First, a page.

|Publication number||US7541216 B2|
|Application number||US 11/304,871|
|Publication date||2 Jun 2009|
|Filing date||14 Dec 2005|
|Priority date||9 Jun 2005|
|Also published as||US7858979, US20060281287, US20090243102|
|Publication number||11304871, 304871, US 7541216 B2, US 7541216B2, US-B2-7541216, US7541216 B2, US7541216B2|
|Inventors||Colin D. Yates, Christopher L. Neville|
|Original Assignee||Nantero, Inc.|
|Export Citation||BiBTeX, EndNote, RefMan|
|Patent Citations (67), Non-Patent Citations (21), Referenced by (7), Classifications (12), Legal Events (8)|
|External Links: USPTO, USPTO Assignment, Espacenet|
This application claims priority to U.S. Provisional Patent Application Ser. No. 60/689,398, entitled “Method for Aligning Carbon Nanotubes with an Etched Feature Using a Spacer”, by inventors Colin D. Yates et al., filed on Jun. 9, 2005, which is hereby incorporated by reference and from which priority is hereby claimed. This Application is related to a Patent Application entitled “Method of Aligning Nanotubes and Wires with an Etched Feature”, filed on Dec. 14, 2005, having USPTO Ser. No. 11/304,801, which is incorporated herein by reference and from which priority is hereby claimed.
The invention described herein relates generally to nanomaterial layer fabrication and alignment processes. In particular, the invention relates to methods, processes, and structures enabling a carbon nanotube layer to be aligned with specific features formed on a semiconductor substrate.
Nano-materials and nanotechnologies are fast becoming a force in semiconductor technology. Nano-materials are generally described as materials whose fabrication scale is so small that the molecular properties of the materials begin to predominate over the bulk properties of the material.
In particular, carbon nanotube technologies are becoming a significant factor in electronic device construction. In one implementation, nano-materials comprise nanotubes. Single-wall carbon nanotubes (SWCNT) are quasi-one dimensional nanowires, which exhibit either metallic or semiconductor properties depending upon their chirality and radius. In some implementations, such carbon nanotubes are in the range of about 3-50 nanometers (nm) in diameter and several micrometers (μm) long. Single-wall nanotubes have been demonstrated as both semiconductor layers in thin film transistors as well as metallic interconnects between metal layers. Applications of carbon nanotube (CNT) electronic devices are compounding almost daily. Most notably are new CMOS transistors, non-volatile memory and backend interconnects.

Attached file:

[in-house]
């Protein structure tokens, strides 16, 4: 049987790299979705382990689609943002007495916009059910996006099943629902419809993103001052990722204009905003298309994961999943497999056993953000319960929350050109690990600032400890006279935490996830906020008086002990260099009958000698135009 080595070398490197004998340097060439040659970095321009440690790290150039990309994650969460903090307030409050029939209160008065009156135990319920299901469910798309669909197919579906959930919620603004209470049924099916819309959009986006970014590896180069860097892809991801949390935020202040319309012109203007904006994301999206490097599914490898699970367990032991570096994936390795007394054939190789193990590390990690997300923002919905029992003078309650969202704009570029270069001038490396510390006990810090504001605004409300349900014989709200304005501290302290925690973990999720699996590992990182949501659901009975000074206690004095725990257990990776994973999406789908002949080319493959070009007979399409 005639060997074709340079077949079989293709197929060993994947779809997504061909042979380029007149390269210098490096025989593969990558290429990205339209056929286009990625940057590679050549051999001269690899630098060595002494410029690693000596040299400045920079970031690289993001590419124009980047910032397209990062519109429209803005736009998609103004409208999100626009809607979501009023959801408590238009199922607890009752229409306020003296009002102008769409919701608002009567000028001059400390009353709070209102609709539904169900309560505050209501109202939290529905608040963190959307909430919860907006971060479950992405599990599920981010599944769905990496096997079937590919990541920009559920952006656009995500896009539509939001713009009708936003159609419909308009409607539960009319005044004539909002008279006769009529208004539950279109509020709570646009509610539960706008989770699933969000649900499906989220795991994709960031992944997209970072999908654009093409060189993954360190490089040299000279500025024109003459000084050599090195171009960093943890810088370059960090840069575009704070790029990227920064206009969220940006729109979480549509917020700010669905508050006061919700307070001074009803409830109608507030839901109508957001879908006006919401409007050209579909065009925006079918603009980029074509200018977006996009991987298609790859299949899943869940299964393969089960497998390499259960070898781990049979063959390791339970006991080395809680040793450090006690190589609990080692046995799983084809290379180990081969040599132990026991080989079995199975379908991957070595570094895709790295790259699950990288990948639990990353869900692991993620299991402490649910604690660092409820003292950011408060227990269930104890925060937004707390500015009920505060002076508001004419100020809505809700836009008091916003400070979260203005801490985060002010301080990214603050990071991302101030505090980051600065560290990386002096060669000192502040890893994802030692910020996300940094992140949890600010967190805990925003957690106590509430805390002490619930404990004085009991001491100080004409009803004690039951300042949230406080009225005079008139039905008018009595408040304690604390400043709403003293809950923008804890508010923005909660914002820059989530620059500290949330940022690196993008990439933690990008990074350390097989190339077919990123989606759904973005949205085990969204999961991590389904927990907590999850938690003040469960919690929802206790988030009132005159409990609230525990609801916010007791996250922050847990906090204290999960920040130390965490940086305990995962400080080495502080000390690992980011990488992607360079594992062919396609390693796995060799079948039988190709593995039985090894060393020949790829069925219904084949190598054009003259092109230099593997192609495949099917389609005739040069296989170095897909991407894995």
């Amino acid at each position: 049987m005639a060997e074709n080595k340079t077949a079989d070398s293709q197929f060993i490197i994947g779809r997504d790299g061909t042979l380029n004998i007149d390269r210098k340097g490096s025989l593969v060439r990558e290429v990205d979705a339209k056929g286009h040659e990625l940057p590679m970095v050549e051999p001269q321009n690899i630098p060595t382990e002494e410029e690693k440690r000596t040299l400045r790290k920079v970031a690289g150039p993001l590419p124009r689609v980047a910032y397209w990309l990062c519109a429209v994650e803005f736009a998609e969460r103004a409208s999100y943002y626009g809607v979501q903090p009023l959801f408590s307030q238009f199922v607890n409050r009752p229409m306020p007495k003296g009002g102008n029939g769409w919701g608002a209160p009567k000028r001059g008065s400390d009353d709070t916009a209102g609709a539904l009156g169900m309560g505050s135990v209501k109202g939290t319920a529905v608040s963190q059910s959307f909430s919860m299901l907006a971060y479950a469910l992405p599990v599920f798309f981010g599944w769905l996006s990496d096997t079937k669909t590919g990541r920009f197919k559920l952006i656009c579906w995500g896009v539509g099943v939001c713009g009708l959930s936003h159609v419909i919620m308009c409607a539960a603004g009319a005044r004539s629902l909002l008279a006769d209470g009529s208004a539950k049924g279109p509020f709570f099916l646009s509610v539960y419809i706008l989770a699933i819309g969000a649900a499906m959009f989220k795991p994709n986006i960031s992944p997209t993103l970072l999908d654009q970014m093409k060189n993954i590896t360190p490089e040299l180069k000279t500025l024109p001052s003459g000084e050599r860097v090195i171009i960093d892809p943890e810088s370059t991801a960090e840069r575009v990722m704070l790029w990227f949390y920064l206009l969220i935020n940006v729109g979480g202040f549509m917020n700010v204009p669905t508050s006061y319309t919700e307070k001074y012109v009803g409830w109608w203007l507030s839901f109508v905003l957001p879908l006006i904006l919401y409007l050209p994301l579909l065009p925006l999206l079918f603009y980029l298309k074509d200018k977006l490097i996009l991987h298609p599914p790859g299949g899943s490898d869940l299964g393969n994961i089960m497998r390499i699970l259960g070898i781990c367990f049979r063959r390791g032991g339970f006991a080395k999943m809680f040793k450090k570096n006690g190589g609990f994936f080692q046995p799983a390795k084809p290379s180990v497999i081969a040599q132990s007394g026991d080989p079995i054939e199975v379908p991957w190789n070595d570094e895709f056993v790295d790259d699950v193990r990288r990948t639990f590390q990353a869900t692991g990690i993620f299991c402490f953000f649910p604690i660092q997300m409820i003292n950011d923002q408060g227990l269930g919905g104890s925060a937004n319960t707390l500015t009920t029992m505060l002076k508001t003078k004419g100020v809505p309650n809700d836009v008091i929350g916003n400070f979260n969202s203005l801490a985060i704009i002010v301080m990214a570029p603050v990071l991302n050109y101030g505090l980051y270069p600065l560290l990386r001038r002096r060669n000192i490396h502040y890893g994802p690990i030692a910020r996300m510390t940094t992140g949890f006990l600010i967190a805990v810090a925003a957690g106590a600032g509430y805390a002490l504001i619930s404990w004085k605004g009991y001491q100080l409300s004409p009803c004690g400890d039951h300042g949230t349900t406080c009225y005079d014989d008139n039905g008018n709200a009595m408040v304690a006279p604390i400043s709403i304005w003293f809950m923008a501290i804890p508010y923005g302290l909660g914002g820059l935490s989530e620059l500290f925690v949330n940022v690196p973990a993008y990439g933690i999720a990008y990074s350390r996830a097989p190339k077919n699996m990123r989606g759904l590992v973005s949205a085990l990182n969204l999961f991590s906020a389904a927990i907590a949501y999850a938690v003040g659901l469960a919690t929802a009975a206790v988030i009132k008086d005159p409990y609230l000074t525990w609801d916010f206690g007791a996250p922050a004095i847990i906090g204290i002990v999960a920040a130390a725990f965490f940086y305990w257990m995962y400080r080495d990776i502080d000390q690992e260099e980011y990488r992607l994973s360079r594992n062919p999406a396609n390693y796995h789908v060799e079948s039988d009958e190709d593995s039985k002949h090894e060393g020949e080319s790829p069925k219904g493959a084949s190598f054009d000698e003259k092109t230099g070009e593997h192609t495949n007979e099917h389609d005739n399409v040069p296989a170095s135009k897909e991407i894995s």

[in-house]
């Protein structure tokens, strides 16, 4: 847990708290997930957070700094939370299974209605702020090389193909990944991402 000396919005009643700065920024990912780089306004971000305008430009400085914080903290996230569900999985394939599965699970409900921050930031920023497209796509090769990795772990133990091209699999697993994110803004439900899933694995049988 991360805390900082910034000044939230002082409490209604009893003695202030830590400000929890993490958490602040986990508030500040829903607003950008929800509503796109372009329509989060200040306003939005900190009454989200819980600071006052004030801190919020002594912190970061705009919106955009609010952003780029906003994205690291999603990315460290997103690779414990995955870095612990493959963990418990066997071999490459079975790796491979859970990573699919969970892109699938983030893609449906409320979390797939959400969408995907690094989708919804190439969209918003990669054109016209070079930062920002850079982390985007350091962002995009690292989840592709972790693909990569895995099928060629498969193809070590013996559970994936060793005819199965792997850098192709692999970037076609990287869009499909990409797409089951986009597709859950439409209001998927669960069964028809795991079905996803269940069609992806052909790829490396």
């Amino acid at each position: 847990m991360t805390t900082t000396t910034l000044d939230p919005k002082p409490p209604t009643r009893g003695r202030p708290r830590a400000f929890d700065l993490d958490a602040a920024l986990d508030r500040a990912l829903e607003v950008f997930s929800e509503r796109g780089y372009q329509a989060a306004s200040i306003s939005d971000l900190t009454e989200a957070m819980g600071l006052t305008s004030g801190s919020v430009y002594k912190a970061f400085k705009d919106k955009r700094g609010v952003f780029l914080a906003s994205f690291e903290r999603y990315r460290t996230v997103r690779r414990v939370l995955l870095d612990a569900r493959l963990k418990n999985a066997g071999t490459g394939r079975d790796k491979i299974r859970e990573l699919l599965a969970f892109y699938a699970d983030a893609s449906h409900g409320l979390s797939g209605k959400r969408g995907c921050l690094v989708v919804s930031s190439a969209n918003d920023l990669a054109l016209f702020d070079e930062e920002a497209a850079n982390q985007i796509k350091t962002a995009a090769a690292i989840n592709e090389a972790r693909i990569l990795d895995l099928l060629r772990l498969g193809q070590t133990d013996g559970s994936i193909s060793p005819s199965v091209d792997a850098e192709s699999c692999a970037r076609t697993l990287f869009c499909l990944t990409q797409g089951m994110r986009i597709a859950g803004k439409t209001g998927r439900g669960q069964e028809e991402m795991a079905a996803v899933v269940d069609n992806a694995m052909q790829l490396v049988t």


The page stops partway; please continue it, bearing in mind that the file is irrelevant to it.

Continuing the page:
Nanotubes can be deposited in layers or ribbons of materials to, for example, construct electrical connections or nanowires. One new area of implementation is that of non-volatile memory devices. One such application is described in U.S. Pat. No. 6,919,592 which is directed to hybrid circuits using nanotube electromechanical memory. This reference is hereby incorporated by reference for all purposes. This reference also describes in detail the methods of forming nanotube layers as known to those having ordinary skill in the art. A fuller description of the operation of these devices can be obtained in these and other related references.
The inventors point out that this is just but one of a myriad of potential applications for this extremely versatile technology. In many applications, the nanotubes form conductive layers that are is deposited onto substrates. During such fabrication of electrical structures, alignment issues for the deposition of nanotube layers become important.
In practice such alignment fails a significant portion of the time due to alignment errors. What is needed is a robust manufacturable process for aligning nanotubes with an associated metallization layer.
In accordance with the principles of the present invention, an improved fabrication process for aligning layers of nano-material with an etched feature is disclosed.
In general, this disclosure teaches methods to form nanomaterial layers that are aligned with adjacent raised features. Of particular interest to this disclosure are methods of aligning nanotube layers with conductive raised features such as metal layers, transistor gate stacks, and so on.